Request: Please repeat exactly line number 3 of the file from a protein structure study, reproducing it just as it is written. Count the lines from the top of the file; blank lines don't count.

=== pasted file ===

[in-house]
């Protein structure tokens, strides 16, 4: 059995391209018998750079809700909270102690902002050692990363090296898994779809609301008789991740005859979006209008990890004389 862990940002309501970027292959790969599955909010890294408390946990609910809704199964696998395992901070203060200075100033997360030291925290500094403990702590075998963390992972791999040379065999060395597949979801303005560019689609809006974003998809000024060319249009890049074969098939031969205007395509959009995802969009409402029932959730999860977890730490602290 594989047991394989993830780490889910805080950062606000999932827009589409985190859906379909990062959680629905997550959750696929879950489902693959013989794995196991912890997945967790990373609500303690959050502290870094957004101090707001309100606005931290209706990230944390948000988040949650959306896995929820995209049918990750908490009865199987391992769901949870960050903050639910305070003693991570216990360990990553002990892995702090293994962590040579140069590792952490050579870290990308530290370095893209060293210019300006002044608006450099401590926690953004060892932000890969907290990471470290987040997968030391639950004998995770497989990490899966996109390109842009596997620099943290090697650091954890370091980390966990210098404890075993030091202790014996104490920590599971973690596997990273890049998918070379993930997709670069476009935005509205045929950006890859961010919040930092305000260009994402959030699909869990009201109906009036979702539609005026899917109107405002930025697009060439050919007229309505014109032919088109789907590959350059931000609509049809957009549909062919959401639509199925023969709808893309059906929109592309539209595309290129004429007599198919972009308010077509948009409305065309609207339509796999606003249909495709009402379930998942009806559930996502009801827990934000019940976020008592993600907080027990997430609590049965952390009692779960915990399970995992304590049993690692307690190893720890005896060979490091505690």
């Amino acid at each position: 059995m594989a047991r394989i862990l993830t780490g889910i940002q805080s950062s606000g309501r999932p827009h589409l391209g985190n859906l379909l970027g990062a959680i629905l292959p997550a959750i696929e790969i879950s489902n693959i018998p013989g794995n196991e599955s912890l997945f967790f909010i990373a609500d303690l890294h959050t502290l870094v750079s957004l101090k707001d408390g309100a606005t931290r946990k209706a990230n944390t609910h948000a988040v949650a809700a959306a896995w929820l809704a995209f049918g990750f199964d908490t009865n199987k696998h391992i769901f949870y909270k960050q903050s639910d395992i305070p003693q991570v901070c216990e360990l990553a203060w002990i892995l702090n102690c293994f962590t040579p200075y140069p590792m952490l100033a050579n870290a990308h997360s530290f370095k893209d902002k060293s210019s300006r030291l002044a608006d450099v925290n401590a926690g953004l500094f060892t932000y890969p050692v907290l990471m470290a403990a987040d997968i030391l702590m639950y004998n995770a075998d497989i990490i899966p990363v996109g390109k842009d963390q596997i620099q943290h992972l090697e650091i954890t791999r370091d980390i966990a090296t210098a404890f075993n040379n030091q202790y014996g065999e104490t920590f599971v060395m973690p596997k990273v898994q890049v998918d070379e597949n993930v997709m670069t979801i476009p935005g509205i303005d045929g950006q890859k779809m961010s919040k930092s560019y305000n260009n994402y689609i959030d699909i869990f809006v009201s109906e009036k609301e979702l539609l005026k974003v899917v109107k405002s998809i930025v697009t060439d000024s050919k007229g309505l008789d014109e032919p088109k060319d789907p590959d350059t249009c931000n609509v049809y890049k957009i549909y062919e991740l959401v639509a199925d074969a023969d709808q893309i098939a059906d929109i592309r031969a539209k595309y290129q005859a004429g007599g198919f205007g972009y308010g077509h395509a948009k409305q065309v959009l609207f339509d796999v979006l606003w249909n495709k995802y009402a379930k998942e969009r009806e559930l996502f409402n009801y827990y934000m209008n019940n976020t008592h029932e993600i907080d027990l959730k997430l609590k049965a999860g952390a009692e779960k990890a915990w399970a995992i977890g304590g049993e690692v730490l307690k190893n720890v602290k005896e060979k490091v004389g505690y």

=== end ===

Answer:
């Amino acid at each position: 059995m594989a047991r394989i862990l993830t780490g889910i940002q805080s950062s606000g309501r999932p827009h589409l391209g985190n859906l379909l970027g990062a959680i629905l292959p997550a959750i696929e790969i879950s489902n693959i018998p013989g794995n196991e599955s912890l997945f967790f909010i990373a609500d303690l890294h959050t502290l870094v750079s957004l101090k707001d408390g309100a606005t931290r946990k209706a990230n944390t609910h948000a988040v949650a809700a959306a896995w929820l809704a995209f049918g990750f199964d908490t009865n199987k696998h391992i769901f949870y909270k960050q903050s639910d395992i305070p003693q991570v901070c216990e360990l990553a203060w002990i892995l702090n102690c293994f962590t040579p200075y140069p590792m952490l100033a050579n870290a990308h997360s530290f370095k893209d902002k060293s210019s300006r030291l002044a608006d450099v925290n401590a926690g953004l500094f060892t932000y890969p050692v907290l990471m470290a403990a987040d997968i030391l702590m639950y004998n995770a075998d497989i990490i899966p990363v996109g390109k842009d963390q596997i620099q943290h992972l090697e650091i954890t791999r370091d980390i966990a090296t210098a404890f075993n040379n030091q202790y014996g065999e104490t920590f599971v060395m973690p596997k990273v898994q890049v998918d070379e597949n993930v997709m670069t979801i476009p935005g509205i303005d045929g950006q890859k779809m961010s919040k930092s560019y305000n260009n994402y689609i959030d699909i869990f809006v009201s109906e009036k609301e979702l539609l005026k974003v899917v109107k405002s998809i930025v697009t060439d000024s050919k007229g309505l008789d014109e032919p088109k060319d789907p590959d350059t249009c931000n609509v049809y890049k957009i549909y062919e991740l959401v639509a199925d074969a023969d709808q893309i098939a059906d929109i592309r031969a539209k595309y290129q005859a004429g007599g198919f205007g972009y308010g077509h395509a948009k409305q065309v959009l609207f339509d796999v979006l606003w249909n495709k995802y009402a379930k998942e969009r009806e559930l996502f409402n009801y827990y934000m209008n019940n976020t008592h029932e993600i907080d027990l959730k997430l609590k049965a999860g952390a009692e779960k990890a915990w399970a995992i977890g304590g049993e690692v730490l307690k190893n720890v602290k005896e060979k490091v004389g505690y």